First of all – congratulations! Pregnancy is an exciting time and your body will be going through a lot of changes, including your feet. At Dubai Podiatry Centre, we see the full range of foot issues – from fungal skin and toenail infections to ingrowing toenails, verrucas and biomechanical issues such as ‘flat feet’ and bunions.
Pregnant women can experience all of these foot complaints. However, pregnancy affects women’s feet in two extra ways. As Michelle Champlin, Chief Podiatrist at Dubai Podiatry Centre says that ‘firstly, pregnancy can exacerbate an existing condition, such as bunions or collapsed foot arches and secondly, it also impacts on treatment for a range of foot complaints.’
How does pregnancy affect feet?
Pregnancy affects the biomechanics of your feet – or the function and engineering. This is because of two main reasons: the first is the increased weight on your feet and the second is the release of hormones that serve a great (and necessary) purpose during pregnancy. These hormones cause your ligaments and muscles to become more soft and stretchy. Mrs. Champlin advises that ‘this is an ovarian hormone called, appropriately, relaxin. It makes the ligaments and muscles more elastic, like chewing gum and specifically works to stretch collagen, helping to prepare the pelvis for birth.’
The most common foot and leg issues in pregnancy:
• Swollen legs, ankles and feet: particularly in the later stages of pregnancy, as the womb puts pressure on veins in the pelvis, slowing the venous return of blood to the heart particularly from the legs.
• Collapsed arches: a common biomechanics problem from both the extra weight of pregnancy and the hormonal-related laxity of muscles and ligaments that normally hold foot posture in place. This can lead to collapsed medial and transverse arches, splaying (broadening) of the forefoot and even early bunions. Your feet and particularly heels may become painful.
• Varicose veins: Due to both the slower venous return of blood from your legs and the pregnancy hormones, your veins dilate and relax, causing blood to pool in your veins and in turn varicose veins.
• Increased risk of ankle / knee sprain: Due to the release of the hormone relaxin, your muscles and ligaments throughout your entire body become more loose and flexible. This hormone is especially working to widen the pelvis for birth. However, the hormone affects all of the ligaments and muscles, and in weight bearing areas of your ankles and knees, this can cause your joints to be less stable and more at risk of injury through twisting your ankle or knee accidentally.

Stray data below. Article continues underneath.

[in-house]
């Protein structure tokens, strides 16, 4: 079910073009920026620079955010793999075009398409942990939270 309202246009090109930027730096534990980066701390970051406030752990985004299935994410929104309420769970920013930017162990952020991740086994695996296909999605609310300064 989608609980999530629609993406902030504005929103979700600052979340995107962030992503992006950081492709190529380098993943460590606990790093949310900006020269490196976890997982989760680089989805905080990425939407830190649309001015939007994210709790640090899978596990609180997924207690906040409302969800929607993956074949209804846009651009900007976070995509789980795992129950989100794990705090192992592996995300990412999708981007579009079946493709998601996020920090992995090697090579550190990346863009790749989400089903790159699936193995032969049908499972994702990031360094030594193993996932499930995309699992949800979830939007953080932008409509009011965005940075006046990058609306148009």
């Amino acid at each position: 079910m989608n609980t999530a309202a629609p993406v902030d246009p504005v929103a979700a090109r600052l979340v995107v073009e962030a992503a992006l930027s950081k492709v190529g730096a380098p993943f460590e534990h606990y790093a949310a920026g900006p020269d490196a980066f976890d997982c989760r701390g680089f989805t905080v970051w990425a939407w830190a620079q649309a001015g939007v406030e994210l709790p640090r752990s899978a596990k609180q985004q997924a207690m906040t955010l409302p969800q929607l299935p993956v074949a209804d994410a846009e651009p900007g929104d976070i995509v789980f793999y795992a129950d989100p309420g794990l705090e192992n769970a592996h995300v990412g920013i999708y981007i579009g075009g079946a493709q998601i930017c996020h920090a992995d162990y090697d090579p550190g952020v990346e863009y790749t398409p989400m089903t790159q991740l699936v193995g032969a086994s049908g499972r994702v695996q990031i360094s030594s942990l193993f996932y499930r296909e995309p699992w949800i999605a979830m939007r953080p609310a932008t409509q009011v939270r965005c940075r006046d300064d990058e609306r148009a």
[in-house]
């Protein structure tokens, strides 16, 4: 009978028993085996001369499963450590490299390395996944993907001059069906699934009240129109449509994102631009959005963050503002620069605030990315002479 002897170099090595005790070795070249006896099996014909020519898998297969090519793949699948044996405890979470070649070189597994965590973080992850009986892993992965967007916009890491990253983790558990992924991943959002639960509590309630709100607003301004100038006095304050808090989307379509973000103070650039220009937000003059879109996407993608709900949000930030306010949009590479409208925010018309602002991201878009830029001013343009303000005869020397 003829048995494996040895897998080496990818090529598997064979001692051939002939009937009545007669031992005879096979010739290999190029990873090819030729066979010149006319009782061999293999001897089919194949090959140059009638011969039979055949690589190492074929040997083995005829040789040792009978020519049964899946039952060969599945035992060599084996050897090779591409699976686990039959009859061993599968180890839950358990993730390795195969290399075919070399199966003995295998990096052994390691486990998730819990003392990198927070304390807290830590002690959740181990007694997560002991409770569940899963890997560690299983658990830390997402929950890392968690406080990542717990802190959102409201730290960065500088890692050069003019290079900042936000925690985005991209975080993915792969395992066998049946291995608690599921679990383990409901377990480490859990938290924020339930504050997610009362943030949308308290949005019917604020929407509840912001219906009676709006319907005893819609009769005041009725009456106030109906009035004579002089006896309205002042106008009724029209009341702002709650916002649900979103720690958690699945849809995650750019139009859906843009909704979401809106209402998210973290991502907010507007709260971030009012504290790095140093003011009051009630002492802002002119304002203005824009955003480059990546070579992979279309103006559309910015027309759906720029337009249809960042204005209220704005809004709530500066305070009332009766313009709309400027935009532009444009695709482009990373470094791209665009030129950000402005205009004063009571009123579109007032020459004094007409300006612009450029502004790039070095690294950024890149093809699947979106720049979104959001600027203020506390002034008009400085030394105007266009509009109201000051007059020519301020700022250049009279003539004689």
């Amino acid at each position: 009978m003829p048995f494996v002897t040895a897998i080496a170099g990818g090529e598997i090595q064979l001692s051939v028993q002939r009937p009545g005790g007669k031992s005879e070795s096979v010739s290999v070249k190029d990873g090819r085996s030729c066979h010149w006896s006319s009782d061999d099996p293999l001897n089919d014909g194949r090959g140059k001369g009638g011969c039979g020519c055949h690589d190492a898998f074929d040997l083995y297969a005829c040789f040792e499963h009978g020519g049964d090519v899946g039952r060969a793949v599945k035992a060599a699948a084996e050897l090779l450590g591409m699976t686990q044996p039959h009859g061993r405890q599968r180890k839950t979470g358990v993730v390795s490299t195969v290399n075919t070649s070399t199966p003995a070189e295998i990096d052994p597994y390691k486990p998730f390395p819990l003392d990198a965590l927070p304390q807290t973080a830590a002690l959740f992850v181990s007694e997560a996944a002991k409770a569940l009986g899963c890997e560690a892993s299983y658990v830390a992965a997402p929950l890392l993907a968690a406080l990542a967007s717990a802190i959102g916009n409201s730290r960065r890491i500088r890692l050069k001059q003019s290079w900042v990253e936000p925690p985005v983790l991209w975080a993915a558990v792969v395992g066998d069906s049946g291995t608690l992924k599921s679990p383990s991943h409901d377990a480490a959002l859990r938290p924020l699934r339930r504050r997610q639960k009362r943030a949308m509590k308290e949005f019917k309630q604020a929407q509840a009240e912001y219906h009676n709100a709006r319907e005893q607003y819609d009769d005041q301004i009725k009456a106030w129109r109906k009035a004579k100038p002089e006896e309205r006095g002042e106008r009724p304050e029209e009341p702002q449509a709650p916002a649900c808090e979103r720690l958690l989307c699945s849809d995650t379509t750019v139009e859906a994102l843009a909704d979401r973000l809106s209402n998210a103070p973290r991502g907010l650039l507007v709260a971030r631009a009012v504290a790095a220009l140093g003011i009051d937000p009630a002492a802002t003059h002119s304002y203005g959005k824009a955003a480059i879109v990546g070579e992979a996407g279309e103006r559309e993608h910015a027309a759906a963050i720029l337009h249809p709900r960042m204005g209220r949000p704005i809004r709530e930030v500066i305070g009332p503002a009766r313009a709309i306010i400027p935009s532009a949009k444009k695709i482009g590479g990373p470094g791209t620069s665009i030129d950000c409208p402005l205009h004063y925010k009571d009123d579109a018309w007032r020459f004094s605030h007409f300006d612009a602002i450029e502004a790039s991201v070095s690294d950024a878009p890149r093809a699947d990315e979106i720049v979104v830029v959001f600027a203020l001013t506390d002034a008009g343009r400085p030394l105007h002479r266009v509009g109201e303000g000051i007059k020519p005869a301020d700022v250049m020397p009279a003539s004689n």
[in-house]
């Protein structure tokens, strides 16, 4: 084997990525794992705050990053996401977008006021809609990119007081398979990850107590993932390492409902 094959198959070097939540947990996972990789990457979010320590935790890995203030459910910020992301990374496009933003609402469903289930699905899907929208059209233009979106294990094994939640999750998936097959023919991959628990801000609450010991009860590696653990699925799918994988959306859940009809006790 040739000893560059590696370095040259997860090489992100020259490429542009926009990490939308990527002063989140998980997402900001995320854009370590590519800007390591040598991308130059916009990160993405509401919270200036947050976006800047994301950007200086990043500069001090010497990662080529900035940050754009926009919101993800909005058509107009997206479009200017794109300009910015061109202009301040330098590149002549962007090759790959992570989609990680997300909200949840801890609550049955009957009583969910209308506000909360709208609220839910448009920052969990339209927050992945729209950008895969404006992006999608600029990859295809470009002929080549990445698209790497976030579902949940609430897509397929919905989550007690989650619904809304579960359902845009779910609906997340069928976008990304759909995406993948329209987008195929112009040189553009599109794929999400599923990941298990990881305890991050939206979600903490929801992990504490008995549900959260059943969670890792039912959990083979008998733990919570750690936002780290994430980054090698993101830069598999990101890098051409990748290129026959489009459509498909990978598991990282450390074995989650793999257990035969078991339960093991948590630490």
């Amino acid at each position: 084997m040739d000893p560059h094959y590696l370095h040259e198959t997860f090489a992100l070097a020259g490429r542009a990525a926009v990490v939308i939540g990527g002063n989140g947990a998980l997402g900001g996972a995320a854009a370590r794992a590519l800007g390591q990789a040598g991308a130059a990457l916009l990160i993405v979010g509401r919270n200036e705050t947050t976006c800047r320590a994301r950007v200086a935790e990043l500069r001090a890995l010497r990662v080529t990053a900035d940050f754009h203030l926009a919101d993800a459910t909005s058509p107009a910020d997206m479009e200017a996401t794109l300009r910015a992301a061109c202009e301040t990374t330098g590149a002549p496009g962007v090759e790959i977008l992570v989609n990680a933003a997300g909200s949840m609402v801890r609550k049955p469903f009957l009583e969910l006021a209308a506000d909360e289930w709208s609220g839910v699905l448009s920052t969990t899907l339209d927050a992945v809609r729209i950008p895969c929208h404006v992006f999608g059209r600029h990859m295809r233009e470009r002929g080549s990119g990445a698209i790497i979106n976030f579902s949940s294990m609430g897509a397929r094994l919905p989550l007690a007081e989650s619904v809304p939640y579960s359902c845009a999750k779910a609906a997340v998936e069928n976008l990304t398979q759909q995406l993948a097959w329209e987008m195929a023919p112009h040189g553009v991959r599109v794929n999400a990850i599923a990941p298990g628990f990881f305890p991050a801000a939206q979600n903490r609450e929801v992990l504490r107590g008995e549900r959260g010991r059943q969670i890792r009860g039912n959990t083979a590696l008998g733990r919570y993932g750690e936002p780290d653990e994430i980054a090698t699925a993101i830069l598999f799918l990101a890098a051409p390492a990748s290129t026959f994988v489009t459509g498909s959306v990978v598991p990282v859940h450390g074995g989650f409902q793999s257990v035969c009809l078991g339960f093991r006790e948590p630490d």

Tips for Foot & Leg Health in Pregnancy
• Put your feet and legs up whenever you can to aid circulation
• Avoid crossing your legs when sitting
• Do daily foot and leg stretches, such as circling your ankles
• Stay active – exercise with your GP / Midwife’s advice
• Wear comfortable, wide fitting shoes, preferably with a small heel (no higher than 3cm), a Velcro or lace strap to hold the shoe in place, and plenty of cushioning in the sole. Sports shoes are ideal, or a cushioned low-heeled ‘mary-jane’ style for work – avoid unsupportive footwear such as flip-flops, ballet bumps and stilettoes
• Wear support stockings with the advice of your GP / Midwife.
Treating Foot Issues in Pregnancy
Always tell your Podiatrist, or any health professional, if you are pregnant or even if you suspect you might be and if you are breastfeeding. Some medications are not advised during pregnancy, even over-the-counter medications that do not require a prescription. As a general rule, ailments such as verrucas or fungal toenails can be safely left untreated until after baby is born and you have finished breastfeeding. If an issue such as a verruca is causing you pain when standing/walking though, this can be safely reduced though to clear the build up of dead skin that is causing the pain, and you can return after baby’s arrival and breastfeeding to start treatment (such as Dermojet).
Likewise, corns and callous can be reduced for your comfort also. Avoid taking oral medications without the advice of your Doctor and check with your Doctor / Pharmacist also prior to using any topical creams, sprays or ointments, even non-prescription ones.
Again, for issues such as ingrowing toenails, conservative treatment in the way of sterile corrective nail trimming by a qualified Podiatrist is usually the preferred and most cautious option. If you suspect bacterial infection of an ingrowing toenail (pus, swelling, redness) see your Doctor immediately.
If you are experiencing foot pain from fallen arches or bunions for example, your Podiatrist is on hand to offer special cushioning and padding for comfort. It is generally not advisable to make and fit custom corrective orthotics during pregnancy though, as the body (and feet) should be allowed to recuperate post-pregnancy and return once your feet are not under the hormonal and weight forces of pregnancy. Should a biomechanical issue persist post birth, such as heel pain (plantar fasciitis) treatment can then commence. Corrective orthotics work to tighten and tone the muscles and ligaments of the feet and the temporary pregnancy hormones would fight against this.
If you are experiencing any foot or leg pain, and are pregnant, contact the UK qualified Podiatrists at Dubai Podiatry Centre on +971 4 3435390 for our friendly advice and individual care.
Caution: Information contained in this article does not constitute medical advice and you are advised to seek detailed consultation and treatment from your GP or Podiatrist if you are experiencing any foot, ankle or leg complaints and are pregnant.